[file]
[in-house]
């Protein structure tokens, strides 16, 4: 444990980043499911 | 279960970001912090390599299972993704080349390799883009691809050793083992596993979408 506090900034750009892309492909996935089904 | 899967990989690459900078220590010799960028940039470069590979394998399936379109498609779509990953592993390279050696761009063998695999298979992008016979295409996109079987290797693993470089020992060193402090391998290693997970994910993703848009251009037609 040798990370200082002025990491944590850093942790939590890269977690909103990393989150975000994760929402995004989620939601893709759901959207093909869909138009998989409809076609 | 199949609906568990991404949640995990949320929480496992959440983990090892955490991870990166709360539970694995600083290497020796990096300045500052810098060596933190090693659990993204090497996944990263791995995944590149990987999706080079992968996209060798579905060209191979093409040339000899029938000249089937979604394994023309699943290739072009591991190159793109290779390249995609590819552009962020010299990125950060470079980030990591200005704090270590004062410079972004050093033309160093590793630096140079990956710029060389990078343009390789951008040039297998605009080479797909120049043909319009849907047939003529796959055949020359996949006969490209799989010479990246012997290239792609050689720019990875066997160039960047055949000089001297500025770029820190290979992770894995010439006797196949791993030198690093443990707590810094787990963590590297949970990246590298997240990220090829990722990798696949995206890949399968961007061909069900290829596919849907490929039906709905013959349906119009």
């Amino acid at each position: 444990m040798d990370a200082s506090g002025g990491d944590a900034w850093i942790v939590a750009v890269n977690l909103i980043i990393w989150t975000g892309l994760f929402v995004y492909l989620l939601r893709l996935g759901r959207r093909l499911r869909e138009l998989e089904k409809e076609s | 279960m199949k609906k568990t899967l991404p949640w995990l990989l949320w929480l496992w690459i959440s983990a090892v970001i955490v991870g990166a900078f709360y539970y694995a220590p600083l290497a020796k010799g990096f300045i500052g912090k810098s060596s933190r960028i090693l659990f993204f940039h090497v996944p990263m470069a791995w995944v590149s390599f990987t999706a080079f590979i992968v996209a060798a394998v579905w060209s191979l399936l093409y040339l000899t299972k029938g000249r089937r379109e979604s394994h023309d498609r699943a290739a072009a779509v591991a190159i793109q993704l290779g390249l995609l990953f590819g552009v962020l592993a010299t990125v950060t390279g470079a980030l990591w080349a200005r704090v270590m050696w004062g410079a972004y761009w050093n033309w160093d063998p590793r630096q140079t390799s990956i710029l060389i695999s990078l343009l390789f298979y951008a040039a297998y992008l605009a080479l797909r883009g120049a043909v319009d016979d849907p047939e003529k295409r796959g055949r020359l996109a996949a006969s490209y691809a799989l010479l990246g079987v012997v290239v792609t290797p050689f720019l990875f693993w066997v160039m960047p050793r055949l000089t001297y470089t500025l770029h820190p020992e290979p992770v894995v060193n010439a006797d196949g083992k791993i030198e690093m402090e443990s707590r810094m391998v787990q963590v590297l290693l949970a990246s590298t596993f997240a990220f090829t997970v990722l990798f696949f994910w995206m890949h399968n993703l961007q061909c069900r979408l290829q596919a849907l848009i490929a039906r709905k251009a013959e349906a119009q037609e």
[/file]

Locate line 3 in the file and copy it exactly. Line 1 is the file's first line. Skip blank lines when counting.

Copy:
């Amino acid at each position: 444990m040798d990370a200082s506090g002025g990491d944590a900034w850093i942790v939590a750009v890269n977690l909103i980043i990393w989150t975000g892309l994760f929402v995004y492909l989620l939601r893709l996935g759901r959207r093909l499911r869909e138009l998989e089904k409809e076609s | 279960m199949k609906k568990t899967l991404p949640w995990l990989l949320w929480l496992w690459i959440s983990a090892v970001i955490v991870g990166a900078f709360y539970y694995a220590p600083l290497a020796k010799g990096f300045i500052g912090k810098s060596s933190r960028i090693l659990f993204f940039h090497v996944p990263m470069a791995w995944v590149s390599f990987t999706a080079f590979i992968v996209a060798a394998v579905w060209s191979l399936l093409y040339l000899t299972k029938g000249r089937r379109e979604s394994h023309d498609r699943a290739a072009a779509v591991a190159i793109q993704l290779g390249l995609l990953f590819g552009v962020l592993a010299t990125v950060t390279g470079a980030l990591w080349a200005r704090v270590m050696w004062g410079a972004y761009w050093n033309w160093d063998p590793r630096q140079t390799s990956i710029l060389i695999s990078l343009l390789f298979y951008a040039a297998y992008l605009a080479l797909r883009g120049a043909v319009d016979d849907p047939e003529k295409r796959g055949r020359l996109a996949a006969s490209y691809a799989l010479l990246g079987v012997v290239v792609t290797p050689f720019l990875f693993w066997v160039m960047p050793r055949l000089t001297y470089t500025l770029h820190p020992e290979p992770v894995v060193n010439a006797d196949g083992k791993i030198e690093m402090e443990s707590r810094m391998v787990q963590v590297l290693l949970a990246s590298t596993f997240a990220f090829t997970v990722l990798f696949f994910w995206m890949h399968n993703l961007q061909c069900r979408l290829q596919a849907l848009i490929a039906r709905k251009a013959e349906a119009q037609e």